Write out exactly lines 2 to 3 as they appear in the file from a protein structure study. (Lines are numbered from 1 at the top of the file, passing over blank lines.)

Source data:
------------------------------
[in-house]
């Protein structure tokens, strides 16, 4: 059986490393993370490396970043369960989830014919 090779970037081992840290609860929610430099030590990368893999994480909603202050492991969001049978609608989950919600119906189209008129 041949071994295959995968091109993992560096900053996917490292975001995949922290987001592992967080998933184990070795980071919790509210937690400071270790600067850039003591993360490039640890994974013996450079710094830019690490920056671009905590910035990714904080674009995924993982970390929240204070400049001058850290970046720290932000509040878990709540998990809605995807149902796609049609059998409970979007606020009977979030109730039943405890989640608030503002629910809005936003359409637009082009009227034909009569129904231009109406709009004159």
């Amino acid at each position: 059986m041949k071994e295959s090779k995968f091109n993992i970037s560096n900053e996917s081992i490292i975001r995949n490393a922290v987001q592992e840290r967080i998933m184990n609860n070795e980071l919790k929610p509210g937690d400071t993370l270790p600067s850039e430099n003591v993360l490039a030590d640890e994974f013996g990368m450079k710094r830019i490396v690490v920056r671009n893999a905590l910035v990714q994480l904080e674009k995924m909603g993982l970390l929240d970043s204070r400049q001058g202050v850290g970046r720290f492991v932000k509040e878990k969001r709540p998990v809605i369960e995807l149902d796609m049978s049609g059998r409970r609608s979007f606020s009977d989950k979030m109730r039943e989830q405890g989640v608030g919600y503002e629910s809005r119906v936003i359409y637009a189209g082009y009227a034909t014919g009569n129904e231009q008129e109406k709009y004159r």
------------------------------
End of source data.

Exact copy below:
């Protein structure tokens, strides 16, 4: 059986490393993370490396970043369960989830014919 090779970037081992840290609860929610430099030590990368893999994480909603202050492991969001049978609608989950919600119906189209008129 041949071994295959995968091109993992560096900053996917490292975001995949922290987001592992967080998933184990070795980071919790509210937690400071270790600067850039003591993360490039640890994974013996450079710094830019690490920056671009905590910035990714904080674009995924993982970390929240204070400049001058850290970046720290932000509040878990709540998990809605995807149902796609049609059998409970979007606020009977979030109730039943405890989640608030503002629910809005936003359409637009082009009227034909009569129904231009109406709009004159």
């Amino acid at each position: 059986m041949k071994e295959s090779k995968f091109n993992i970037s560096n900053e996917s081992i490292i975001r995949n490393a922290v987001q592992e840290r967080i998933m184990n609860n070795e980071l919790k929610p509210g937690d400071t993370l270790p600067s850039e430099n003591v993360l490039a030590d640890e994974f013996g990368m450079k710094r830019i490396v690490v920056r671009n893999a905590l910035v990714q994480l904080e674009k995924m909603g993982l970390l929240d970043s204070r400049q001058g202050v850290g970046r720290f492991v932000k509040e878990k969001r709540p998990v809605i369960e995807l149902d796609m049978s049609g059998r409970r609608s979007f606020s009977d989950k979030m109730r039943e989830q405890g989640v608030g919600y503002e629910s809005r119906v936003i359409y637009a189209g082009y009227a034909t014919g009569n129904e231009q008129e109406k709009y004159r």